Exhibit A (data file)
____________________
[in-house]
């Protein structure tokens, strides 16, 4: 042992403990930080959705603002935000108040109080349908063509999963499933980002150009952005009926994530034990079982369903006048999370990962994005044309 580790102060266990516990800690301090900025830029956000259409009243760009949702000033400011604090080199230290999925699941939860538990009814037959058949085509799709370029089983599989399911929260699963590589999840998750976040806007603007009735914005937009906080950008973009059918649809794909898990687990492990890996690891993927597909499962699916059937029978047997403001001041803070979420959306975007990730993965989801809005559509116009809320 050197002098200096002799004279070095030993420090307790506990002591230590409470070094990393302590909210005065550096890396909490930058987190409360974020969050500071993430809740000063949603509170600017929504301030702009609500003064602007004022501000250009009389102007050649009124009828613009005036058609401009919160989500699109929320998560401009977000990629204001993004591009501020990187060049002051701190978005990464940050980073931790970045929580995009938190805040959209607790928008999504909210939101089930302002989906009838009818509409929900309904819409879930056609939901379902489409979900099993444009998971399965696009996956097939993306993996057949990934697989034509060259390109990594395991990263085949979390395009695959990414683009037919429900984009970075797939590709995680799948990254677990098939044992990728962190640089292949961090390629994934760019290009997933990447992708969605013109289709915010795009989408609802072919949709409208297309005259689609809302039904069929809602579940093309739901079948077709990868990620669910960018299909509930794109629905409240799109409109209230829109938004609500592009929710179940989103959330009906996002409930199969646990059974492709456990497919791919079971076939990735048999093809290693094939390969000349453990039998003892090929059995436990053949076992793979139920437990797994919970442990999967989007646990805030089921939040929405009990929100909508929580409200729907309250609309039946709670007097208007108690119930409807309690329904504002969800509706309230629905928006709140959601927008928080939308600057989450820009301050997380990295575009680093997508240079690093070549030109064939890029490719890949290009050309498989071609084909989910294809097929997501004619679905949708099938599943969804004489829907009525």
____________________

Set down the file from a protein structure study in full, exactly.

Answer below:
[in-house]
């Protein structure tokens, strides 16, 4: 042992403990930080959705603002935000108040109080349908063509999963499933980002150009952005009926994530034990079982369903006048999370990962994005044309 580790102060266990516990800690301090900025830029956000259409009243760009949702000033400011604090080199230290999925699941939860538990009814037959058949085509799709370029089983599989399911929260699963590589999840998750976040806007603007009735914005937009906080950008973009059918649809794909898990687990492990890996690891993927597909499962699916059937029978047997403001001041803070979420959306975007990730993965989801809005559509116009809320 050197002098200096002799004279070095030993420090307790506990002591230590409470070094990393302590909210005065550096890396909490930058987190409360974020969050500071993430809740000063949603509170600017929504301030702009609500003064602007004022501000250009009389102007050649009124009828613009005036058609401009919160989500699109929320998560401009977000990629204001993004591009501020990187060049002051701190978005990464940050980073931790970045929580995009938190805040959209607790928008999504909210939101089930302002989906009838009818509409929900309904819409879930056609939901379902489409979900099993444009998971399965696009996956097939993306993996057949990934697989034509060259390109990594395991990263085949979390395009695959990414683009037919429900984009970075797939590709995680799948990254677990098939044992990728962190640089292949961090390629994934760019290009997933990447992708969605013109289709915010795009989408609802072919949709409208297309005259689609809302039904069929809602579940093309739901079948077709990868990620669910960018299909509930794109629905409240799109409109209230829109938004609500592009929710179940989103959330009906996002409930199969646990059974492709456990497919791919079971076939990735048999093809290693094939390969000349453990039998003892090929059995436990053949076992793979139920437990797994919970442990999967989007646990805030089921939040929405009990929100909508929580409200729907309250609309039946709670007097208007108690119930409807309690329904504002969800509706309230629905928006709140959601927008928080939308600057989450820009301050997380990295575009680093997508240079690093070549030109064939890029490719890949290009050309498989071609084909989910294809097929997501004619679905949708099938599943969804004489829907009525």